5 Ways To Learn 3D Printing Technologies
One of the biggest misconceptions held by most people is that 3D printing is hard to get into. They look at all the cool stuff their friends have made but don’t imagine themselves being able to learn 3D printing without sinking too much time in it.
You know what? They are wrong.
3D printing is incredibly easy to get started with, even if you don’t know a thing about it. Here are the 4 best ways to teach yourself 3D printing.
A list about any kind of learning resources that does not begin with Youtube is missing something. Youtube has videos on just about anything, and 3D printing is no exception.
Chances are, you will even find a video using the exact same model of the printer that you have got, leaving little to guesswork.
Whether it is unboxing your 3D printer, setting things up, or actually printing something with it, you can find a youtube video to guide you through it. You can even check out the performance of the different 3D printer models in advance before deciding which one to buy.
If you are looking for a more formal mode of instruction, there is always a course on Coursera. For 3D printing, there are multiple.
Some of the courses are offered by leading universities, so you can expect to get a lot of educational value out of them. There are also many courses by Autodesk, targeted at a more advanced audience, with a view on incorporating 3D printing in an industrial setting.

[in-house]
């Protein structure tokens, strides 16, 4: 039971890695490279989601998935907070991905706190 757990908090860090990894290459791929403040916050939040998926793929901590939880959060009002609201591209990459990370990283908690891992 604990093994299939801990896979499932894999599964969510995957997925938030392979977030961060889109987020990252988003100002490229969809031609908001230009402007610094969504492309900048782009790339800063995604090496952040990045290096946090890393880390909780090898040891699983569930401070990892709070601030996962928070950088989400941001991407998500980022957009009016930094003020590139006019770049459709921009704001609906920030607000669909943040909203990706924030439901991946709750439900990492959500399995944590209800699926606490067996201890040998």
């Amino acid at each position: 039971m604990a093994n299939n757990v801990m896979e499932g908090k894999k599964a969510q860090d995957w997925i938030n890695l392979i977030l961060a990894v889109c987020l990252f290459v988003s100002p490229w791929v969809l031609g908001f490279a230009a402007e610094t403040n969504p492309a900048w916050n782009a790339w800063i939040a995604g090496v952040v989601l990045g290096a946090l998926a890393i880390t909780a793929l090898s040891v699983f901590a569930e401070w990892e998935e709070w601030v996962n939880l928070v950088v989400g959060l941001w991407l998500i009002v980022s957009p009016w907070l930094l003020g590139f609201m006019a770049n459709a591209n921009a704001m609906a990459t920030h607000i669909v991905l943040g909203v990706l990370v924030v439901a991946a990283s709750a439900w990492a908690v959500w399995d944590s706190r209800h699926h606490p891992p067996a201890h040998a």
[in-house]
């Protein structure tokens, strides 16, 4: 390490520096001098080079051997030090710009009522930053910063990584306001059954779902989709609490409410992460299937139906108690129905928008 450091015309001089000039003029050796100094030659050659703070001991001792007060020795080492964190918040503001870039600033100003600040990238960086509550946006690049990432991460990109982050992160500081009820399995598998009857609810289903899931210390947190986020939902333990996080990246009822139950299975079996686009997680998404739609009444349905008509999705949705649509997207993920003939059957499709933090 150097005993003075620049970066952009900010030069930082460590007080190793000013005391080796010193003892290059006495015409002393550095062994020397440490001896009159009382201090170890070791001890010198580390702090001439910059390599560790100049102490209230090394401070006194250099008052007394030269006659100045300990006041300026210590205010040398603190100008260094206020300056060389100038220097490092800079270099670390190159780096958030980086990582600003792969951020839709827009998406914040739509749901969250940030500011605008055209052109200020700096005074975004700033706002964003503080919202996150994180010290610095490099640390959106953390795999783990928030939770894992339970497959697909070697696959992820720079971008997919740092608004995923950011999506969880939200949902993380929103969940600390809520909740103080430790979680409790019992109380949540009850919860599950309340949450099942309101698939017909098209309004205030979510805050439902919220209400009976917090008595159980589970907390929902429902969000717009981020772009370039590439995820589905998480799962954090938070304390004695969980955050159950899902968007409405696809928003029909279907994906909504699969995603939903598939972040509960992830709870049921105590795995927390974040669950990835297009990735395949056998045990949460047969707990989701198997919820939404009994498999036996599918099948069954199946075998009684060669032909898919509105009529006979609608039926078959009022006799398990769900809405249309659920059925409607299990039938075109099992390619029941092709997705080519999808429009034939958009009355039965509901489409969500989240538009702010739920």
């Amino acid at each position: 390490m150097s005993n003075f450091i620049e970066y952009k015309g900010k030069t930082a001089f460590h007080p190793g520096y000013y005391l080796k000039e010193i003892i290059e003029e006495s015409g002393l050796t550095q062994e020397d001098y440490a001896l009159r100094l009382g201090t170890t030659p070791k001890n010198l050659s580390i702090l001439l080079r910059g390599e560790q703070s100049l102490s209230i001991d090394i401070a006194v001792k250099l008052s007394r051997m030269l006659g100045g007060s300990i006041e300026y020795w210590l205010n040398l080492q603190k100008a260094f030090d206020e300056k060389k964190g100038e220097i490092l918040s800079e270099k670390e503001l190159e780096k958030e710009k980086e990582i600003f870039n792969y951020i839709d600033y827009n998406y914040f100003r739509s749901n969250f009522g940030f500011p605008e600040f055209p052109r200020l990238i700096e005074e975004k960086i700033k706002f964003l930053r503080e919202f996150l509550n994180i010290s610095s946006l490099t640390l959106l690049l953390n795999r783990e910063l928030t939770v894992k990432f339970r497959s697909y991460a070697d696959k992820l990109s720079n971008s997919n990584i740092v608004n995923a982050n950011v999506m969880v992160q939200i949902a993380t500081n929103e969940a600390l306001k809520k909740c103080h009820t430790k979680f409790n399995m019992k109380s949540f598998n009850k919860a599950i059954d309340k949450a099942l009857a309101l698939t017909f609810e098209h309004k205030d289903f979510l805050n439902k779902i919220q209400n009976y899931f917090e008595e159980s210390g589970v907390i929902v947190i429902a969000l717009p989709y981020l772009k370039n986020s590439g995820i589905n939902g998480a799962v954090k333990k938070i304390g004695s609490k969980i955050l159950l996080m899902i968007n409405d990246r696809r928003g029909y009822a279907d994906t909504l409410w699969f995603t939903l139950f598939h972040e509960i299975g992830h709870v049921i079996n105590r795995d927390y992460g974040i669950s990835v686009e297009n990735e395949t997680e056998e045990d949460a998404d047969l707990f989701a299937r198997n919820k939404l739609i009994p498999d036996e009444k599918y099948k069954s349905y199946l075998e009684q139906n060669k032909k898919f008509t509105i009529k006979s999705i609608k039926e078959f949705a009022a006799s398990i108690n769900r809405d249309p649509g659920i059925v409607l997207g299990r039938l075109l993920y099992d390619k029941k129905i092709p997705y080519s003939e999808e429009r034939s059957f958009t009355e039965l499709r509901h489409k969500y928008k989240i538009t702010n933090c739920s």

For the most part, the courses aim to teach you more than just basic usage of a 3D printer. They cover topics like designing 3D objects or business applications of 3D printing, giving you skills that can help you get employed.
Instructables is home to a large number of tutorials teaching very specific things. For example, instead of a general-purpose guide about all aspects of 3D printing, there is a guide on how to paint a 3D printed object, or a step-by-step guide on creating something creative, like a balloon-powered car.
Head to Instructables whenever you run into a roadblock while you are 3D printing. Each Instructable is by design an easy-to-follow list of steps for achieving something particular, which makes it a great resource for beginners.
#4: Online Resources
Learning by watching videos can be a bit time-consuming. For those with more experience in trawling through the web for information, there are plenty of written resources that can do the same job.
#5: Trial and Error
3D printing is a creative pursuit. And like any creative activity, sometimes the best way to learn it is by getting your hands dirty.